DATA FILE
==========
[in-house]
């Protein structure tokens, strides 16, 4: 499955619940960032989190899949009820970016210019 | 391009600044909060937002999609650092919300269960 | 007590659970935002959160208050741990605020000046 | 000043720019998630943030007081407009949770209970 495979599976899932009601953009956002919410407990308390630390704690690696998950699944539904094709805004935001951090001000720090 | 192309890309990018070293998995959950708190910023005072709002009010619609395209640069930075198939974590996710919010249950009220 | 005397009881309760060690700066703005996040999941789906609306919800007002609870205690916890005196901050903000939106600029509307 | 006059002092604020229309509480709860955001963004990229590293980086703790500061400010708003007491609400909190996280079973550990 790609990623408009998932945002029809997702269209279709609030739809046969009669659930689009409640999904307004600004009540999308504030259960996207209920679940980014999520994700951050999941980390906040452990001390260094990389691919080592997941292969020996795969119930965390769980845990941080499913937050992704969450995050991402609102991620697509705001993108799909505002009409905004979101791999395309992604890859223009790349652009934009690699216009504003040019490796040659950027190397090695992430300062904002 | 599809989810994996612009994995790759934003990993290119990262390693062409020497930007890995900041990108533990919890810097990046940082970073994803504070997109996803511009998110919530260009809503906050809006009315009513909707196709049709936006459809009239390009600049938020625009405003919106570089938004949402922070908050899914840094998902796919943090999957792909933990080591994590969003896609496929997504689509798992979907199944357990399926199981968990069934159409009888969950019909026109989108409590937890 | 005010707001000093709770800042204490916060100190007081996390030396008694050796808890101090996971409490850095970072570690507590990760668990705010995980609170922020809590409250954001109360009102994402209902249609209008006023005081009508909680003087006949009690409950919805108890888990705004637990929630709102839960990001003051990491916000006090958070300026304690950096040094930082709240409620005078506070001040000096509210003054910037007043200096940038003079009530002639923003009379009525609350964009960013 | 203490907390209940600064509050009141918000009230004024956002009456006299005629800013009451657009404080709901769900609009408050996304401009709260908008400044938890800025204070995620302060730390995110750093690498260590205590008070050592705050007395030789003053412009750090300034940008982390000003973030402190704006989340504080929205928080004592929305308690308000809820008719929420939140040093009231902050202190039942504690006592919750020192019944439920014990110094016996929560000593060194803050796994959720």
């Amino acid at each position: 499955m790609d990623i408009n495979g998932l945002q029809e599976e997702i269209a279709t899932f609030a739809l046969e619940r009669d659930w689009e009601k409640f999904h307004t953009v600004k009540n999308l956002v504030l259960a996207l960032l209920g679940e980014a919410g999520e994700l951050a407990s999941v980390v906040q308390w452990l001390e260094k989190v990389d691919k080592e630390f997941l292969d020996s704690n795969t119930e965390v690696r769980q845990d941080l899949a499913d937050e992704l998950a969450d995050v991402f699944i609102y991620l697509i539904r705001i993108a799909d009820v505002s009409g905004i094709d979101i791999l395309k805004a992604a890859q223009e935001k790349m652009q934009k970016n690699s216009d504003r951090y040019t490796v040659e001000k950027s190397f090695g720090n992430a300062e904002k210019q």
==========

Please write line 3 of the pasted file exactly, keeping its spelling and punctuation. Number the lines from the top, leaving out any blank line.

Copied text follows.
């Amino acid at each position: 499955m790609d990623i408009n495979g998932l945002q029809e599976e997702i269209a279709t899932f609030a739809l046969e619940r009669d659930w689009e009601k409640f999904h307004t953009v600004k009540n999308l956002v504030l259960a996207l960032l209920g679940e980014a919410g999520e994700l951050a407990s999941v980390v906040q308390w452990l001390e260094k989190v990389d691919k080592e630390f997941l292969d020996s704690n795969t119930e965390v690696r769980q845990d941080l899949a499913d937050e992704l998950a969450d995050v991402f699944i609102y991620l697509i539904r705001i993108a799909d009820v505002s009409g905004i094709d979101i791999l395309k805004a992604a890859q223009e935001k790349m652009q934009k970016n690699s216009d504003r951090y040019t490796v040659e001000k950027s190397f090695g720090n992430a300062e904002k210019q």